San Diego Law Review
This Article observes that American society’s passion for intercollegiate sports competition is an extremely powerful, naturally evolved cultural force. The marketplace responds to cultural forces, and the commercialization of college sports directly reflects the marketplace realities of our society. For example, colleges and universities rationally utilize their intercollegiate athletic programs, particularly NCAA Division 1 FBS football and basketball, as a means to achieve a wide range of legitimate objectives of higher education. Thus, the authors advocate that university athletic department revenues should continue to be exempt from federal taxation, specifically the unrelated business income tax (UBIT), despite the increasingly commercialized nature of intercollegiate sports. However, the commercialization of intercollegiate athletics creates the potential for conflict with a university’s academic mission and the risk that student-athletes may be exploited. The authors propose that Congress provide the NCAA and its member universities with a limited exemption from the federal antitrust laws conditioned upon targeted reforms that will: 1) ensure that intercollegiate athletics are primarily an educational endeavor; 2) better enable student-athletes in revenue generating sports to obtain the benefit of their bargain; and 3) protect and maintain student-athletes’ intercollegiate athletics participation opportunities in non-revenue generating sports.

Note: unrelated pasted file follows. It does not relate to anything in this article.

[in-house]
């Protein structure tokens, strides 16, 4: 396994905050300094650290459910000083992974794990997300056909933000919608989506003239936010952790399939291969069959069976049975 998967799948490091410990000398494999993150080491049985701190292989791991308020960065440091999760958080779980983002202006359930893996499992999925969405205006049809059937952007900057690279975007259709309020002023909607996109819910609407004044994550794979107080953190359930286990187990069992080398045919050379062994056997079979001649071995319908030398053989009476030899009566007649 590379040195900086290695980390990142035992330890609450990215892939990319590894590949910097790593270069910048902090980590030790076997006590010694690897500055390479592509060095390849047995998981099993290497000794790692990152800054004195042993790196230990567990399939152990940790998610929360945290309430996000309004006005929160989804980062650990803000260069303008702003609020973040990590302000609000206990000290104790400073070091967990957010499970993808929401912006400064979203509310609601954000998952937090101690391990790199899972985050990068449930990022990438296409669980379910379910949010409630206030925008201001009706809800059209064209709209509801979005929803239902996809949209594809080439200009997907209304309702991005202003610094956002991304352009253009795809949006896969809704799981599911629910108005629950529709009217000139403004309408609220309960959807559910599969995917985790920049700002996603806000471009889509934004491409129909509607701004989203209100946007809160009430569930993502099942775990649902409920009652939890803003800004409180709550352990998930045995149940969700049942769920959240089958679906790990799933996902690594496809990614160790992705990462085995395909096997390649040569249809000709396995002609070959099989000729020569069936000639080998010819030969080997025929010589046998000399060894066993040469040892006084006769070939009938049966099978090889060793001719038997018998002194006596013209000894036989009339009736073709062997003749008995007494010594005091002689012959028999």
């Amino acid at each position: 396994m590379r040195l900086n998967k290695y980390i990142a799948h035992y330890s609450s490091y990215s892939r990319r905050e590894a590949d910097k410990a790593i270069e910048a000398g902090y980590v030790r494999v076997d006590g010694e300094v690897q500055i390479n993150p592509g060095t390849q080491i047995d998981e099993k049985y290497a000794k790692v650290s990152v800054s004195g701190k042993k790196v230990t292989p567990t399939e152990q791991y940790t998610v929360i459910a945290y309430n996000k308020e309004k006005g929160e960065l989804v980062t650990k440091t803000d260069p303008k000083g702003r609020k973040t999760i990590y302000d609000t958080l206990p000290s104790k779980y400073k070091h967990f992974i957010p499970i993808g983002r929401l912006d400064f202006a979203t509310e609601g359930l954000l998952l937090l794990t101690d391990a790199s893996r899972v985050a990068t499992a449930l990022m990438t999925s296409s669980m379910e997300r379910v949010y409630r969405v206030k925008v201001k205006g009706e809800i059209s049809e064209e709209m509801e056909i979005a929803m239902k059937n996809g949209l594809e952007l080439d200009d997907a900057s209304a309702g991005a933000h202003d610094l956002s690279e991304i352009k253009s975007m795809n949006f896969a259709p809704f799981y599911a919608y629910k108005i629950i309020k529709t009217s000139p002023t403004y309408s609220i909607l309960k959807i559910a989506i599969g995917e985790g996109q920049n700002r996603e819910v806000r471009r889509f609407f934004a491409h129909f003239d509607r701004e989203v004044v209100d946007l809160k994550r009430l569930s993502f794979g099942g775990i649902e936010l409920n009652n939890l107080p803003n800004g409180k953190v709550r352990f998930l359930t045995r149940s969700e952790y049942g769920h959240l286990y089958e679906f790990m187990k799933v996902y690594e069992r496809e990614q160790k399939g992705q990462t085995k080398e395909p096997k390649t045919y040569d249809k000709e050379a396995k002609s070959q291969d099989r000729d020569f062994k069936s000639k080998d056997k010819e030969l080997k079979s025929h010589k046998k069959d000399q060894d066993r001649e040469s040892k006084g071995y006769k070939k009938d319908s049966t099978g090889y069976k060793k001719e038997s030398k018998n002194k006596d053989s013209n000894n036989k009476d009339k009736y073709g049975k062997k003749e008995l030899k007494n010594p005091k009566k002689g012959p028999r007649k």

Mattew J. Mitten, James L. Musselman & Bruce W. Burton,
Targeted Reform of Commercialized Intercollegiate Athletics,
San Diego L. Rev.
Available at: https://digital.sandiego.edu/sdlr/vol47/iss3/7